Mingheng Wang Mingheng Wang - 1 year ago 88
Linux Question

Is a linux framebuffer driver a video card driver?

I have little background on how these hardware actually works, but now I'm required to learn how to write a Linux frame buffer driver for Android devices.

I'm confused by Linux graphics stack. From what I understand, on a desktop computer the compositing window manager interacts with

, which then sends data to specific video card driver. On the other hand there are some kind of controllers retrieving data from
memory through
and send it to the monitor, as suggested by the answer here .
Also by diagram at
page 29
of this book, I figured that a frame buffer driver is on top of actual graphic devices, so it must need to interact with specific video card driver, for example, an

But when I google writing a frame buffer driver for an embedded device, the results show that as if the driver is directly responsible for contacting with the
, so it looks like it's even below a video card driver.

So is a frame buffer driver actually a video card driver?

Answer Source

A framebuffer driver provides an interface for

  1. Modesetting
  2. Memory access to the video buffer
  3. Basic 2D acceleration operations (e.g. for scrolling)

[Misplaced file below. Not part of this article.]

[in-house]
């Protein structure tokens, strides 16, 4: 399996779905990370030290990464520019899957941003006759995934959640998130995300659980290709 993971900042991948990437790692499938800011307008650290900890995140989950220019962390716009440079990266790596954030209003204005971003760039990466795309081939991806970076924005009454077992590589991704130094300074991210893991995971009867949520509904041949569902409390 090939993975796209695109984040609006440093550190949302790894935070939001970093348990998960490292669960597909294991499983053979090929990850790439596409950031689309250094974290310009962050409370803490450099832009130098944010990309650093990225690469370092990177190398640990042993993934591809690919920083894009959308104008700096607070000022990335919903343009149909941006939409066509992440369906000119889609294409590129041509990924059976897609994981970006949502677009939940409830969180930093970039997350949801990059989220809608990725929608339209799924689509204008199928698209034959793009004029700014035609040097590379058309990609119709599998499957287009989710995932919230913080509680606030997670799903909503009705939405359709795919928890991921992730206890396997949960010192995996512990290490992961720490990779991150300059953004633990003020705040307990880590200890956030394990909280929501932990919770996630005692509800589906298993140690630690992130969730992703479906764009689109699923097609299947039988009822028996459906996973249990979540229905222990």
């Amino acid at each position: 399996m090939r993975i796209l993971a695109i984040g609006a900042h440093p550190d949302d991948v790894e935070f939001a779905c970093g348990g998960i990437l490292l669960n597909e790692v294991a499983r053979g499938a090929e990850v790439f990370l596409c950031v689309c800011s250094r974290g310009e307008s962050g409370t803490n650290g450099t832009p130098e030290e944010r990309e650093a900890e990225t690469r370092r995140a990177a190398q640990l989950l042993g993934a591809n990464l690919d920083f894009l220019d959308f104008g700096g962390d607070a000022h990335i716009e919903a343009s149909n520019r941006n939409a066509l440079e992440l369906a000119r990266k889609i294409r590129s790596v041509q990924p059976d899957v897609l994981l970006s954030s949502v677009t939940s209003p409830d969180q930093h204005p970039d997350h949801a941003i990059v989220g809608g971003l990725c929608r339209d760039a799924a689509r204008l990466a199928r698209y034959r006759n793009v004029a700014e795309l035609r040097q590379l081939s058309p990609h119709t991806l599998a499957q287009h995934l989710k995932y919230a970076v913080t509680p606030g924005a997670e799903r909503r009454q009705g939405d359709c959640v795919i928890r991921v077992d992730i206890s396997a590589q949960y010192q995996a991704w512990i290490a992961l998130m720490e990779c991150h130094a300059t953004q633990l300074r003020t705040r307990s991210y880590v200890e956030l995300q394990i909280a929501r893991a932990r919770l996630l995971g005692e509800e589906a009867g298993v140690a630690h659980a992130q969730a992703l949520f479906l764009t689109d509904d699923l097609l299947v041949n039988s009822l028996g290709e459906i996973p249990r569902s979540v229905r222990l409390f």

To provide this interface, the framebuffer driver generally talks to the hardware directly.

For example, the vesafb framebuffer driver will use the VESA standard interface to talk to the video hardware. However, this standard is limited, so there isn't really much hardware acceleration going on and drawing is slow. Another example is the intelfb framebuffer driver. It talks to some intel hardware using a proprietary interface, that exposes more acceleration facilities, so it is faster.

Nowadays, KMS drivers are used instead for most hardware. They do both expose a framebuffer and also access to other GPU functionality, e.g. OpenGL, through DRM.

Your confusion seems to arise from the fact, that the framebuffer driver and the X11 GPU driver are in fact competing! This is why, if you have a KMS system, the switch between graphical and text consoles is instant, however, with a non-KMS system, it is slow, as both the fb driver and the X11 driver need to re-initialize the video hardware on console switch.

Find more information in the comprehensive talk Linux Graphics Demystified by Martin Fiedler: http://keyj.emphy.de/files/linuxgraphics_en.pdf

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